High cholesterol is a common condition that over 12% of adults are diagnosed with. It also significantly increases your risk of having a heart attack or stroke. Jasmine Khan, MD, and the expert team at The Woodlands Heart & Vascular Center in Shenandoah and Sugar Land, Texas, are experts in treating high cholesterol and they can help reduce your risk of a life-threatening event. With individualized care from Dr. Khan and her team, you can maintain a healthy, active life. To schedule an appointment, call the office or use the online booking system today.
Some people inherit a genetic condition called familial hypercholesterolemia that causes high cholesterol. Most people, however, develop high cholesterol from the fats and carbohydrates in their diet.
It makes sense that consuming high amounts of fats can contribute to high cholesterol. But many people don’t realize that sugary carbs increase levels of bad cholesterol while making good cholesterol levels drop.
The cholesterol you consume is all the same until digestion occurs. During digestion, tiny clusters of cholesterol get wrapped in protein. These packages, called lipoproteins, determine if the cholesterol is good or bad.
High-density lipoproteins (HDL) carry cholesterol to your liver, where it’s removed from your bloodstream. That’s the good cholesterol.
Low-density lipoproteins (LDL) deliver cholesterol to cells throughout your body that need it to produce hormones and other important substances. But when there’s too much LDL in your blood, the cholesterol gets stuck on artery walls and forms plaque. That’s why it’s called bad cholesterol.
Without treatment, the plaque caused by high cholesterol enlarges, hardens, and blocks the flow of blood. This is a condition called atherosclerosis.
Over time, atherosclerosis leads to health conditions such as:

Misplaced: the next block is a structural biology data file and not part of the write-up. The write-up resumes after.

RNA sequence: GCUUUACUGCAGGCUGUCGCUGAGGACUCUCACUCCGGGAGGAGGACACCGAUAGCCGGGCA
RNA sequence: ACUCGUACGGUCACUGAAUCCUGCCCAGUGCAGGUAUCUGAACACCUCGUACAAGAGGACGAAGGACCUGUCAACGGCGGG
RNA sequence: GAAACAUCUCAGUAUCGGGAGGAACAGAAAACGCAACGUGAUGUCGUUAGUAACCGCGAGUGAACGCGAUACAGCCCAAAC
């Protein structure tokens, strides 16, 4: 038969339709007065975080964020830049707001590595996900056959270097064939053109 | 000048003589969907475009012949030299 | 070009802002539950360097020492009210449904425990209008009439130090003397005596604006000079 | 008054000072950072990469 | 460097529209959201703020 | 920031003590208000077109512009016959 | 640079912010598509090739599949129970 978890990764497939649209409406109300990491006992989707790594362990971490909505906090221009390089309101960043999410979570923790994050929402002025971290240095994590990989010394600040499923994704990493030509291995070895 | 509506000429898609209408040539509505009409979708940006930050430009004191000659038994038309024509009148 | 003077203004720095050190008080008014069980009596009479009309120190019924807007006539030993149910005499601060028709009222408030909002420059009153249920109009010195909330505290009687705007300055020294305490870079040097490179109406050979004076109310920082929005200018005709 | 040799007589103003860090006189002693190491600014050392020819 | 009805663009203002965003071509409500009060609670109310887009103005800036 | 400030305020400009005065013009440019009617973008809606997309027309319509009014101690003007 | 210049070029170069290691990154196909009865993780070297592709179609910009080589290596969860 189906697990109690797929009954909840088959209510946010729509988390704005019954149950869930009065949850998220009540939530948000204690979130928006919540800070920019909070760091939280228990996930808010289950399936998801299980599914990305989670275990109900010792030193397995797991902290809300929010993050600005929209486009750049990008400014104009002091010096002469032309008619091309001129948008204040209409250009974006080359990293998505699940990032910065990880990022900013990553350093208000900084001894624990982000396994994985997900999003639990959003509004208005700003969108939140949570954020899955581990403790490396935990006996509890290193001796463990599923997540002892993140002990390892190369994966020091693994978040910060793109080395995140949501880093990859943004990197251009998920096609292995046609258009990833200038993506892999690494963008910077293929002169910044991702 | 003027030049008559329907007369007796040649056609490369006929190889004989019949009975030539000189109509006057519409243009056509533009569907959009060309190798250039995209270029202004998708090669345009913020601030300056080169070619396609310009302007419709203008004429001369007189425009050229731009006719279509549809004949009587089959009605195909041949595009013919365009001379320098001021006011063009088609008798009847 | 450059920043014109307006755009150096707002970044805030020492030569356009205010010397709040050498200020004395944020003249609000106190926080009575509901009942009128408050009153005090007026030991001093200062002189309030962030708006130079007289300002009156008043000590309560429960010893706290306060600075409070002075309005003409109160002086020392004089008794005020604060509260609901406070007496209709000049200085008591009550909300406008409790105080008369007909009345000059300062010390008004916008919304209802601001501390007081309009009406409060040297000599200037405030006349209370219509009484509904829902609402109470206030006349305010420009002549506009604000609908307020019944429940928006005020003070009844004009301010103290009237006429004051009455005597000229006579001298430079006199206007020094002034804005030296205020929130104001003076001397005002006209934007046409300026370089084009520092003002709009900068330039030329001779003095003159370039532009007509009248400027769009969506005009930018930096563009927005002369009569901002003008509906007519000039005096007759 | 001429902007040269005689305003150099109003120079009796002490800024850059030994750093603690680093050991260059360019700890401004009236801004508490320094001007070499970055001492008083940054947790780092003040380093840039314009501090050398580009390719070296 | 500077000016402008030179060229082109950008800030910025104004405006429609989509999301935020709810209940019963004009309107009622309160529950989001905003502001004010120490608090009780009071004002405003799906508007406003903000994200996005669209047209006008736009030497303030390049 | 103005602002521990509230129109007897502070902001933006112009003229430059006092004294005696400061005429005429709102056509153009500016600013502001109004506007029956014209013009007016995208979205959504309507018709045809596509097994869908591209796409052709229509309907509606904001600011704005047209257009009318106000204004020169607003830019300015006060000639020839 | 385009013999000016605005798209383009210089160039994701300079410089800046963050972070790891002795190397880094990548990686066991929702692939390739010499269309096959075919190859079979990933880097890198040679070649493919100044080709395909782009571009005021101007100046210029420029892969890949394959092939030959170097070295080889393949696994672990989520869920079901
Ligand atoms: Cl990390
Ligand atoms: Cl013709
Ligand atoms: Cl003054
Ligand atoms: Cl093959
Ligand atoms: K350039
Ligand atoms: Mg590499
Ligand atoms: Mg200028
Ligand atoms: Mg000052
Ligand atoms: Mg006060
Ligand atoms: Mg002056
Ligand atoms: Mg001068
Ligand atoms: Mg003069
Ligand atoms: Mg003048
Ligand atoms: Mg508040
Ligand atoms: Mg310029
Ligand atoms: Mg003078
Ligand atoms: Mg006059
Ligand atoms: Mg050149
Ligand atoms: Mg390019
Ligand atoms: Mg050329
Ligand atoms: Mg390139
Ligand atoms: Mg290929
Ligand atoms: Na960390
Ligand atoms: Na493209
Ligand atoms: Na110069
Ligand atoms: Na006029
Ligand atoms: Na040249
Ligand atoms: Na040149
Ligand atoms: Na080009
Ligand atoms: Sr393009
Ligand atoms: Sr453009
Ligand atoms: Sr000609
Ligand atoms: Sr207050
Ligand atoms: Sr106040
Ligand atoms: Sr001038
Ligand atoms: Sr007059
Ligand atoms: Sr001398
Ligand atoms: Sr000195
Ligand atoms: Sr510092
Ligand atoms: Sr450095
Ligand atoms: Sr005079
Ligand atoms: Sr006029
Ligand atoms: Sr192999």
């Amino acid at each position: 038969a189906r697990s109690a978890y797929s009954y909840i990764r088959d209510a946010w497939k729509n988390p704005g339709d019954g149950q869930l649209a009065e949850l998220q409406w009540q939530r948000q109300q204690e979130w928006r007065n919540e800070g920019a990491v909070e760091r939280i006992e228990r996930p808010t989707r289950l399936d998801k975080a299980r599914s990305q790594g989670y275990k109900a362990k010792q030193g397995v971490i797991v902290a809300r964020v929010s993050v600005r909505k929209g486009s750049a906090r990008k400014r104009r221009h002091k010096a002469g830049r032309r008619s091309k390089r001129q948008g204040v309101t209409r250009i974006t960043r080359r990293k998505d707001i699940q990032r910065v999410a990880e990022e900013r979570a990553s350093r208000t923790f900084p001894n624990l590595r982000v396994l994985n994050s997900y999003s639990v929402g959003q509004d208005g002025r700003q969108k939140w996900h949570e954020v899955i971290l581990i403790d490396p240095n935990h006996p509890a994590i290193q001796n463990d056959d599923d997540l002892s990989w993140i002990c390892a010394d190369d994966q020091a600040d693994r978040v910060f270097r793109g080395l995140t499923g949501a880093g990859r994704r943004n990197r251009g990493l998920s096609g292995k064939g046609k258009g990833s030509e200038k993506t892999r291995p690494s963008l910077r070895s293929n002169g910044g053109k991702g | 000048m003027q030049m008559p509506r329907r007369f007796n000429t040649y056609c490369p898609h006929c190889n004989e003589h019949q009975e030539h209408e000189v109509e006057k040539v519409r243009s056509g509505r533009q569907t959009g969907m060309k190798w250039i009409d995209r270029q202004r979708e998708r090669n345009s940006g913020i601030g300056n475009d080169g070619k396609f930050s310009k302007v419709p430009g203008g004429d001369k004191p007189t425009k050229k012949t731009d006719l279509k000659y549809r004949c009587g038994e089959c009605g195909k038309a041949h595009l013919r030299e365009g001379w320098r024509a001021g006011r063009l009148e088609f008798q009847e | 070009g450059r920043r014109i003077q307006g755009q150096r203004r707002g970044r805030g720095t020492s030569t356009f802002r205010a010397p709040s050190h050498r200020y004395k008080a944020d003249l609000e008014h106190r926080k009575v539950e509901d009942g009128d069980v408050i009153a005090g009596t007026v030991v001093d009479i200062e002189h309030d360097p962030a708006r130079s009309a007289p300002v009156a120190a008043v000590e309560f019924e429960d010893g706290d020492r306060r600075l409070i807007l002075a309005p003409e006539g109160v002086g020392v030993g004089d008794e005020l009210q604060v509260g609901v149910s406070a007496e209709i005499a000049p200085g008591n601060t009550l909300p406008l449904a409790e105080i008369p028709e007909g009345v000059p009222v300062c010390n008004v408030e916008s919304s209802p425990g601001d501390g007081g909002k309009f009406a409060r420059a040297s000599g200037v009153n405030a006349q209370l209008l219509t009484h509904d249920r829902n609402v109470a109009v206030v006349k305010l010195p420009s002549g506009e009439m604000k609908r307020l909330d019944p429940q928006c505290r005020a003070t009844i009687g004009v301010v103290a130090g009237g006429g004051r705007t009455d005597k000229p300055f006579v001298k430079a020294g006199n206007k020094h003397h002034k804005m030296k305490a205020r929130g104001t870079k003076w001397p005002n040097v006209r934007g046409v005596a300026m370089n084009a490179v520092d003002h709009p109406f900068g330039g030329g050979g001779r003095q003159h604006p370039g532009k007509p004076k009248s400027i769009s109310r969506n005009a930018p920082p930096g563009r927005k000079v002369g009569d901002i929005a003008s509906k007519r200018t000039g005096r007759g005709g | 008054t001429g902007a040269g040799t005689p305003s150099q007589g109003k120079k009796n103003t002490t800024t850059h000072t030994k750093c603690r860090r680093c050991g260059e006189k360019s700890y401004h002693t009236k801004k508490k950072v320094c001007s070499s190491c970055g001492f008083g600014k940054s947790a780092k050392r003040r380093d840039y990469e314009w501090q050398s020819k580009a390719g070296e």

Restricted blood flow damages tissues and leads to heart attacks and strokes. You’re also at risk of having the plaque rupture, creating a blood clot that can travel to your heart, lungs, or brain.
High cholesterol doesn’t cause symptoms until clogged arteries lead to chest pain (in coronary artery disease) or leg pain (in peripheral artery disease). In advanced stages, a heart attack or stroke is your first sign of high cholesterol.
Your provider at The Woodlands Heart & Vascular Center performs a thorough physical evaluation and blood tests to determine your cholesterol levels. Then they complete diagnostic testing to evaluate the extent of the blockage. For example, an echocardiogram uses ultrasound to create images of your arteries and show blood flow.
Then your doctor develops a treatment plan that includes lifestyle changes, medications, and in some cases, minimally invasive procedures to clear the plaque and restore blood flow. Each person’s treatment depends on the results of their diagnostic testing, lifestyle risk factors, and blood levels of total, good, and bad cholesterol.
Your doctor can also determine the right medication to help manage your cholesterol levels and the team works with you to ensure you find the best treatment plan that suits your needs.
To learn your risk for high cholesterol or get the treatment you need to lower your levels, call The Woodlands Heart & Vascular Center or request an appointment online today.